Reading: Help children from a young age

2008-04-10 00:00

THE results of a study carried out by the Progress in International Reading Literacy in 2006 made sad reading for both educators and parents. The findings of this research showed that most Grade 4 and 5 pupils in South Africa have not developed basic reading skills and are not reading according to the required levels.

In my view, this state of affairs stems from the way reading is introduced at the foundation phase of education.

Poor reading skills are supposed to be diagnosed and corrected in earlier grades. Teachers and parents should be in a position to identify initial symptoms of reading problems such as reversals, poor oral communication or a lack of interest in books and provide the necessary remedial measures to correct problems.

One of the early signs of poor reading is reversals. This is more complicated when a child is left-handed. When a teacher writes a “b” the child might write a “d”. This condition needs an urgent remedial programme and the child can be retained in grade R or grade 1.

It is inadequate to make an analysis of children’s reading problems without making reference to reading readiness and maturation. What reading readiness skills do children need? How can teachers and parents work together to promote them?

The terms “readiness” and “maturation” are crucial to educators because they help to determine the appropriateness of what is taught in school in relation to the child’s ability to benefit from it, his/her maturity, background experiences and the child’s possession of the needed related skills. Reading readiness skills are not necessarily supposed to be taught to every child but to those diagnosed and found lacking in these skills.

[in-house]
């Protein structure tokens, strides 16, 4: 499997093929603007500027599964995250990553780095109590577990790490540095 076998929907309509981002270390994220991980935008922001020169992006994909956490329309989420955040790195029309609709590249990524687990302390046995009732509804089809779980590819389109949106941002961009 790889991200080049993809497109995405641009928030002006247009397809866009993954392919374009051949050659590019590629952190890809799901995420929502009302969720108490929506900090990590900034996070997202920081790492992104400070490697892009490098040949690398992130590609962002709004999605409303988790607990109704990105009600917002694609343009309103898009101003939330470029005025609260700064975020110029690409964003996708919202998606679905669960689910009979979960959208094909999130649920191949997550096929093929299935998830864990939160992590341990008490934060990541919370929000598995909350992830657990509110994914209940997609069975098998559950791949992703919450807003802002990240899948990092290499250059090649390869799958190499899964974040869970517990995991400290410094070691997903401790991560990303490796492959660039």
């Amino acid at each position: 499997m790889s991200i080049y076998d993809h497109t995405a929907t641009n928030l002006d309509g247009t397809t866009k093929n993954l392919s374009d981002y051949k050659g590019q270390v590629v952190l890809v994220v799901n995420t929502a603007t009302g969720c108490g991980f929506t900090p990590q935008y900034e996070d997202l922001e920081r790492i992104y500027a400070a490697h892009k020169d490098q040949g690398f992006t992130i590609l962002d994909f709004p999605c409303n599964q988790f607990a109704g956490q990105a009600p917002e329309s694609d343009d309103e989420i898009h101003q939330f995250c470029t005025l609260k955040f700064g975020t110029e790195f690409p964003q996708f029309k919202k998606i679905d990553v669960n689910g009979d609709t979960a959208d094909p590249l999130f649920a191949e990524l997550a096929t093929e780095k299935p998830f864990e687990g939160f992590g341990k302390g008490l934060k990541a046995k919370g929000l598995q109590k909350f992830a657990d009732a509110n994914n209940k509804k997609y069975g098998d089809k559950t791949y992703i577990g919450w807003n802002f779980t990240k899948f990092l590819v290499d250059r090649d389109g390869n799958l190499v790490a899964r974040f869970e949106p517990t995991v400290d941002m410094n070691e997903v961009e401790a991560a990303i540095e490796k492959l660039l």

At the initial reading level teachers and parents should employ the following simple diagnostic steps to determine reading readiness.

• Development of oral language. Has your child developed enough oral language to facilitate communication?

• Interest in books. Has your child developed sufficient interest in books and stories and an awareness of the purpose they serve?

• Discrimination of words. This is not word recognition. Is your child able to distinguish between two different words or more according to their configurations?

• Is he/she able to distinguish letters of the alphabet according to their configurations?

• Is your child able to answer critical questions? (Why? How? etc)

• Is your child able to classify objects according to colours, shapes and sizes?

• Is your child able to recognise sequence in stories and narratives? Has your child developed directionality, that is, knowing that books are read from left to right and from the top to the bottom?

• Has your child developed the ability to concentrate on a single task for a reasonable period of time?

What must teachers and parents do to accelerate reading readiness in young children?

They should not push children before they have developed oral communication skills. There is a need to set up a social environment that is conducive to oral communication. Such an environment should encourage the child to want to talk, ask or answer questions.

Before parents and teachers expect their children to read, they should help the children to notice word configurations. Children should be asked to describe different shapes. They should recognise colours, shapes and objects of different sizes.

It is important for teachers and parents to encourage children to answer questions and to think critically as they listen to stories and narratives. Parents and/or teachers should also help children to sequence stories and narratives. You may tell them a story that is not sequenced and ask them to rearrange the story in a logical sequence.

When you tell them stories, you should ask them to answer oral comprehension questions. This builds their listening comprehension. Your children should learn to sit still and listen. This skill is important when children learn to read, because it is not easy to teach reading to children who are hyperactive.

• Alois Nzembe has several years of teaching experience at both Primary and High School levels. He is currently teaching geography at Icesa College.

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